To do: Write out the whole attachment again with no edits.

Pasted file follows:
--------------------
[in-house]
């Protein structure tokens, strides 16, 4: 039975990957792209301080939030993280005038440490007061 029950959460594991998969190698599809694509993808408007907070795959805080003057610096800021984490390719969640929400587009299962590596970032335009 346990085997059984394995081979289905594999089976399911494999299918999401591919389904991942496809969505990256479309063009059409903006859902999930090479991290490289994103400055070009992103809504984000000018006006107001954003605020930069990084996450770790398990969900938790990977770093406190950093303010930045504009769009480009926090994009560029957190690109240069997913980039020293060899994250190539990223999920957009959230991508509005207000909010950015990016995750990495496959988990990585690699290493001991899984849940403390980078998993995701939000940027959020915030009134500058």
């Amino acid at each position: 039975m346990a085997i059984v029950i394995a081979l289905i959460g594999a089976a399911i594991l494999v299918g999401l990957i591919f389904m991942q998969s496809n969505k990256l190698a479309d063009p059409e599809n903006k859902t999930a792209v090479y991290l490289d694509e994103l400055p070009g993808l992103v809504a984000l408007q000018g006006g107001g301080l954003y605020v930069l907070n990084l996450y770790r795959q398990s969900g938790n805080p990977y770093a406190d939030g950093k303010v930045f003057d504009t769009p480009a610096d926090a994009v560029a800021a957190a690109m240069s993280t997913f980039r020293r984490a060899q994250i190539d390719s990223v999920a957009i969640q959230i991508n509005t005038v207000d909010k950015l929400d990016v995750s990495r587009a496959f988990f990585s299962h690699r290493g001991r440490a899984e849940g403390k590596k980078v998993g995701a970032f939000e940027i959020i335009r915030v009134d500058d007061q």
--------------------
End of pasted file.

[in-house]
């Protein structure tokens, strides 16, 4: 039975990957792209301080939030993280005038440490007061 029950959460594991998969190698599809694509993808408007907070795959805080003057610096800021984490390719969640929400587009299962590596970032335009 346990085997059984394995081979289905594999089976399911494999299918999401591919389904991942496809969505990256479309063009059409903006859902999930090479991290490289994103400055070009992103809504984000000018006006107001954003605020930069990084996450770790398990969900938790990977770093406190950093303010930045504009769009480009926090994009560029957190690109240069997913980039020293060899994250190539990223999920957009959230991508509005207000909010950015990016995750990495496959988990990585690699290493001991899984849940403390980078998993995701939000940027959020915030009134500058």
């Amino acid at each position: 039975m346990a085997i059984v029950i394995a081979l289905i959460g594999a089976a399911i594991l494999v299918g999401l990957i591919f389904m991942q998969s496809n969505k990256l190698a479309d063009p059409e599809n903006k859902t999930a792209v090479y991290l490289d694509e994103l400055p070009g993808l992103v809504a984000l408007q000018g006006g107001g301080l954003y605020v930069l907070n990084l996450y770790r795959q398990s969900g938790n805080p990977y770093a406190d939030g950093k303010v930045f003057d504009t769009p480009a610096d926090a994009v560029a800021a957190a690109m240069s993280t997913f980039r020293r984490a060899q994250i190539d390719s990223v999920a957009i969640q959230i991508n509005t005038v207000d909010k950015l929400d990016v995750s990495r587009a496959f988990f990585s299962h690699r290493g001991r440490a899984e849940g403390k590596k980078v998993g995701a970032f939000e940027i959020i335009r915030v009134d500058d007061q």